Is it possible to create an entire community out of a single document? Artist Matthew Britton is currently putting this question to the test. The process is as simple as it gets. All Britton did was create a blank document on Google Docs on the twenty first of November, and made it open to the public. He titled it “Art Squad”.

“The virtual art community uses Google Docs’ shareable word processing platform to create an endlessly evolving digital graffiti free-for-all” (

Various screenshots of the document have been taken by the authors and users alike which is clever considering that with each “refresh” there is something new to be seen on the document. With no guidelines given with its creation. Anyone and everyone can contribute to the document—the only thing necessary to do so is internet access and the link.

At 5:55pm today, November 29th, 2015 I took a screenshot of the document. It is now 5:58pm and the document has changed from a bright blue background to a deep maroon-ish purple, and the photos of raccoons have been replaced by badgers. My own contribution to the document is in the screenshot above. In response to text saying “shit may happen”, I responded that “shit always happens”. “Always” was later underlined by a different contributor.

“I’ve especially enjoyed how the document title has changed several times, from the original ‘art squad’ to ‘ART SKWAD’ and even to ‘Bart squad’ which was my personal favorite,” Britton says. Britton had no real, concrete intention with the creation of the “Art Squad” document. He is just as eager as anyone else to see what will become of the space he created. Currently, twenty two people including myself are contributing to the document. Observing the constant changes that it is undergoing right before your eyes is surprisingly a very amusing experience. Being able to contribute myself to the piece added something special to my understanding of the artwork itself. It makes the contributors feel a part of something—even if they are not sure what it really is.

At first, I did not really understand the excitement or perhaps “badass” feeling of contributing to this Google Doc. As a university student who uses Google Docs on a regular basis, I was not sure how exactly this differed. Rather than using the platform as a way to write papers with colleagues or study for an exam last minute, “Art Squad” (now titled “artz squartz”) is a document to contribute to without any boundaries. Quite frankly, when I had learned about Britton’s project I thought it a waste of time.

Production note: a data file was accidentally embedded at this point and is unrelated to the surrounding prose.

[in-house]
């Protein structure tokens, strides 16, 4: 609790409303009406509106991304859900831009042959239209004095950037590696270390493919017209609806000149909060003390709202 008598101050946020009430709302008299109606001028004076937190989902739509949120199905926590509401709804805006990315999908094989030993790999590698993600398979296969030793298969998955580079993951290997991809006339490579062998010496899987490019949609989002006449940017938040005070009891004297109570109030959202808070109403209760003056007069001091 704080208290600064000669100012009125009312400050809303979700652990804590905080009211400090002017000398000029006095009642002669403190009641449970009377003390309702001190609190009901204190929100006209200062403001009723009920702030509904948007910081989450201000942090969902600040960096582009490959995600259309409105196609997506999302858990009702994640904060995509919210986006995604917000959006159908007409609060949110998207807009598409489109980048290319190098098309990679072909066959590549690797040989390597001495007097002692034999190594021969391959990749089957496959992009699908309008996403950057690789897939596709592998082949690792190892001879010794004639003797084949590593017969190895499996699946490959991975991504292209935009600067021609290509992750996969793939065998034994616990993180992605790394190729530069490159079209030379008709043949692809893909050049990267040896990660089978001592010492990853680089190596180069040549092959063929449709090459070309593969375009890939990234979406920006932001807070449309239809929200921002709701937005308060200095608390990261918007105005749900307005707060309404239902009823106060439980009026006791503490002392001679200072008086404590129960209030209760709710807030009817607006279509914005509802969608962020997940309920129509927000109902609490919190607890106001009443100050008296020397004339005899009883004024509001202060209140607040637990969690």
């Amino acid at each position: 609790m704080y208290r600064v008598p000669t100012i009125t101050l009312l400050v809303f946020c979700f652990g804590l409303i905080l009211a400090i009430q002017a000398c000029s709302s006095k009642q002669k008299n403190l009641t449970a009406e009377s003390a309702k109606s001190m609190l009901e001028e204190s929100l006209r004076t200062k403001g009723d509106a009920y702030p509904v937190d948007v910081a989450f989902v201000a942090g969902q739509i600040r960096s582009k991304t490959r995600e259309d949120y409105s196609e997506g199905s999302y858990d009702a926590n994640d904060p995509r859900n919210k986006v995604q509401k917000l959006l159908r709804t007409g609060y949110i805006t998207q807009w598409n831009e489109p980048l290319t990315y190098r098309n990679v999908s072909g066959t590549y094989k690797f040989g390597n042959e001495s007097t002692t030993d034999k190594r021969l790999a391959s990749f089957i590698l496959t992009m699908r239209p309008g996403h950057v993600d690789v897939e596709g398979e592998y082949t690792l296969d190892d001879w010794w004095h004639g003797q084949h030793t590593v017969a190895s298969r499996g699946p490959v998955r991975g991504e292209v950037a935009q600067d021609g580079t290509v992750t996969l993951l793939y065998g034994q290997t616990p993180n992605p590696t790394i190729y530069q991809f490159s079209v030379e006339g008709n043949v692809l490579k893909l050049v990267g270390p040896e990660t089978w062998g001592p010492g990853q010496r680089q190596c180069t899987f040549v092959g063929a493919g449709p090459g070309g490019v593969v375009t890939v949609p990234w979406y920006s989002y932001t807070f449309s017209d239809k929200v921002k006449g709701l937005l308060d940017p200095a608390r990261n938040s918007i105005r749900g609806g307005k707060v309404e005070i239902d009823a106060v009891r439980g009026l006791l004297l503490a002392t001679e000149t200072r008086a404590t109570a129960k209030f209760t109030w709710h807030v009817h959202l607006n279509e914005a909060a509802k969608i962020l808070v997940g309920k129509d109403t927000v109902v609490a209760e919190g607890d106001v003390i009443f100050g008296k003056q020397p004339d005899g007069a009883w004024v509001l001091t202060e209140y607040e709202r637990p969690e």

That is until I read that the page was removed by Google, because it “violated the organization’s Terms of Service”. Britton asked Google to review their decision, and the project was later reinstated. Suddenly, the document seemed worthwhile enough to save it under my Bookmarks tab. The threat of the page being taken down again and knowing it was a pain in Google’s side made the project itself that much more interesting and worthwhile to me. Suddenly, I felt this “trollish” thrill of easily defacing public property anonymously.

The document itself is not aesthetically pleasing whatsoever—in fact, it is quite a sight for sore eyes. The concept, however, is artistic in its creation of a pseudo utopia where anyone and everyone is welcome to contribute. No contribution would be too outlandish, and the aspect of anonymity saves face for anyone who worries about the social repercussions of their contribution. That is probably what stands out to me the most about Matthew Britton’s document.

Unlike most public art that includes its audiences, digital art allows a sense of anonymity for any audience member to utilize. The risk of social ridicule is reduced greatly when the public space is digital as opposed to real life. In the real world, not many people would willingly contribute to a public art piece, especially if someone they knew could see them and possibly harass them for it. The digital public space seems significantly more “free” than that of real world public space as well. Of course, as Google has demonstrated, there are legal restrictions to what is put out in the digital world. However, people have increased opportunity to say or express things they normally would not face to face and somewhat escape social consequences in response. Online, people can truly express themselves without restriction, and Matthew Britton’s Google doc is an open space to do so. How one truly expresses themselves with pictures of raccoons and badgers is beyond me, but that is none of my business.

Here is the link to the document:

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